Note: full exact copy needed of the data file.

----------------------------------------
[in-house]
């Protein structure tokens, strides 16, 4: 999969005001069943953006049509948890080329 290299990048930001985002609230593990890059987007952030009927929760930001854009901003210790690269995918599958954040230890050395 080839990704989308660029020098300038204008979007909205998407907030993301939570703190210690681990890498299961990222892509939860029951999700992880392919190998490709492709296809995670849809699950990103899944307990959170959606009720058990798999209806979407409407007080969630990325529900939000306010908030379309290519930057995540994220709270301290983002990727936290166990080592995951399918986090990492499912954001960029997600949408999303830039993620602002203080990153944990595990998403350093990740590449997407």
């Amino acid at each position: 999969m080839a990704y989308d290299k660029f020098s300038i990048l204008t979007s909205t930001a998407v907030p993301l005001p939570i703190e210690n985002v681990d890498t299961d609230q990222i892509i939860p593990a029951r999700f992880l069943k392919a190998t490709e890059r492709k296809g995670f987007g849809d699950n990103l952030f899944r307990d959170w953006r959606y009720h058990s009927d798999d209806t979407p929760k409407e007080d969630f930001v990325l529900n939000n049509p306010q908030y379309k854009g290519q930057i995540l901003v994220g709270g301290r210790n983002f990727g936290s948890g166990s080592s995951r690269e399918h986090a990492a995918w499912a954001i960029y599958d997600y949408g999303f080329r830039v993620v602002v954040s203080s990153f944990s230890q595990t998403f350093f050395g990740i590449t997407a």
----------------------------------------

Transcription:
[in-house]
């Protein structure tokens, strides 16, 4: 999969005001069943953006049509948890080329 290299990048930001985002609230593990890059987007952030009927929760930001854009901003210790690269995918599958954040230890050395 080839990704989308660029020098300038204008979007909205998407907030993301939570703190210690681990890498299961990222892509939860029951999700992880392919190998490709492709296809995670849809699950990103899944307990959170959606009720058990798999209806979407409407007080969630990325529900939000306010908030379309290519930057995540994220709270301290983002990727936290166990080592995951399918986090990492499912954001960029997600949408999303830039993620602002203080990153944990595990998403350093990740590449997407």
């Amino acid at each position: 999969m080839a990704y989308d290299k660029f020098s300038i990048l204008t979007s909205t930001a998407v907030p993301l005001p939570i703190e210690n985002v681990d890498t299961d609230q990222i892509i939860p593990a029951r999700f992880l069943k392919a190998t490709e890059r492709k296809g995670f987007g849809d699950n990103l952030f899944r307990d959170w953006r959606y009720h058990s009927d798999d209806t979407p929760k409407e007080d969630f930001v990325l529900n939000n049509p306010q908030y379309k854009g290519q930057i995540l901003v994220g709270g301290r210790n983002f990727g936290s948890g166990s080592s995951r690269e399918h986090a990492a995918w499912a954001i960029y599958d997600y949408g999303f080329r830039v993620v602002v954040s203080s990153f944990s230890q595990t998403f350093f050395g990740i590449t997407a």